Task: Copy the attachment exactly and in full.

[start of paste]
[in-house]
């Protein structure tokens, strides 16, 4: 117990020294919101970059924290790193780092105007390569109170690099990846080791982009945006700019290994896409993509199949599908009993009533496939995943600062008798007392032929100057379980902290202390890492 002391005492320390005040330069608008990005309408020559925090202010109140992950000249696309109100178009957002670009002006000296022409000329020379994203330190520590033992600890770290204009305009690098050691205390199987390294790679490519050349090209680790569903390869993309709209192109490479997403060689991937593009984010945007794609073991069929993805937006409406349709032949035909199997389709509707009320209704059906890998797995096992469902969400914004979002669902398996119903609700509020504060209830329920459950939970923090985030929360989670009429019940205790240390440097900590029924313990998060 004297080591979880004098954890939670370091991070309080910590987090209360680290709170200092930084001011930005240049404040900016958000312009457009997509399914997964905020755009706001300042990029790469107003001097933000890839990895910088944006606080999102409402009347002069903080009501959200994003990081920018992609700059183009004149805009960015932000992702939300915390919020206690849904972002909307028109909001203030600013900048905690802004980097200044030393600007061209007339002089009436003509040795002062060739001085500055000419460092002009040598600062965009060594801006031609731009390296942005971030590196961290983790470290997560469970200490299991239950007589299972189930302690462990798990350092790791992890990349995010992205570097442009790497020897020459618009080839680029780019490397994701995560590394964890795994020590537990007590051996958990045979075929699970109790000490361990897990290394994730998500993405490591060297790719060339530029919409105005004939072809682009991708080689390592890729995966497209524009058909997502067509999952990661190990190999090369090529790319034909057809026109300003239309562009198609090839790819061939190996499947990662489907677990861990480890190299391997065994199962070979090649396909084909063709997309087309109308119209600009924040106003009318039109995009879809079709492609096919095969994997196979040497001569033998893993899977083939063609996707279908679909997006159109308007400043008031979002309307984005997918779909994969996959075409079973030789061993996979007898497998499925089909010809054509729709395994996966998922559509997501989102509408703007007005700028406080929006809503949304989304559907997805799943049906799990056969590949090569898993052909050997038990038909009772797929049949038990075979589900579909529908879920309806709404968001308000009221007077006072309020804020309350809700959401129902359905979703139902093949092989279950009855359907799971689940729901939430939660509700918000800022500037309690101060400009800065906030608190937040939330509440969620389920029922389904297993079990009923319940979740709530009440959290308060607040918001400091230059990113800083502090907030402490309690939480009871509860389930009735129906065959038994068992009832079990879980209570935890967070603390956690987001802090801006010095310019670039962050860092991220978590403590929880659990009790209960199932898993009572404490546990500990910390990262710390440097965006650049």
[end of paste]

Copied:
[in-house]
């Protein structure tokens, strides 16, 4: 117990020294919101970059924290790193780092105007390569109170690099990846080791982009945006700019290994896409993509199949599908009993009533496939995943600062008798007392032929100057379980902290202390890492 002391005492320390005040330069608008990005309408020559925090202010109140992950000249696309109100178009957002670009002006000296022409000329020379994203330190520590033992600890770290204009305009690098050691205390199987390294790679490519050349090209680790569903390869993309709209192109490479997403060689991937593009984010945007794609073991069929993805937006409406349709032949035909199997389709509707009320209704059906890998797995096992469902969400914004979002669902398996119903609700509020504060209830329920459950939970923090985030929360989670009429019940205790240390440097900590029924313990998060 004297080591979880004098954890939670370091991070309080910590987090209360680290709170200092930084001011930005240049404040900016958000312009457009997509399914997964905020755009706001300042990029790469107003001097933000890839990895910088944006606080999102409402009347002069903080009501959200994003990081920018992609700059183009004149805009960015932000992702939300915390919020206690849904972002909307028109909001203030600013900048905690802004980097200044030393600007061209007339002089009436003509040795002062060739001085500055000419460092002009040598600062965009060594801006031609731009390296942005971030590196961290983790470290997560469970200490299991239950007589299972189930302690462990798990350092790791992890990349995010992205570097442009790497020897020459618009080839680029780019490397994701995560590394964890795994020590537990007590051996958990045979075929699970109790000490361990897990290394994730998500993405490591060297790719060339530029919409105005004939072809682009991708080689390592890729995966497209524009058909997502067509999952990661190990190999090369090529790319034909057809026109300003239309562009198609090839790819061939190996499947990662489907677990861990480890190299391997065994199962070979090649396909084909063709997309087309109308119209600009924040106003009318039109995009879809079709492609096919095969994997196979040497001569033998893993899977083939063609996707279908679909997006159109308007400043008031979002309307984005997918779909994969996959075409079973030789061993996979007898497998499925089909010809054509729709395994996966998922559509997501989102509408703007007005700028406080929006809503949304989304559907997805799943049906799990056969590949090569898993052909050997038990038909009772797929049949038990075979589900579909529908879920309806709404968001308000009221007077006072309020804020309350809700959401129902359905979703139902093949092989279950009855359907799971689940729901939430939660509700918000800022500037309690101060400009800065906030608190937040939330509440969620389920029922389904297993079990009923319940979740709530009440959290308060607040918001400091230059990113800083502090907030402490309690939480009871509860389930009735129906065959038994068992009832079990879980209570935890967070603390956690987001802090801006010095310019670039962050860092991220978590403590929880659990009790209960199932898993009572404490546990500990910390990262710390440097965006650049």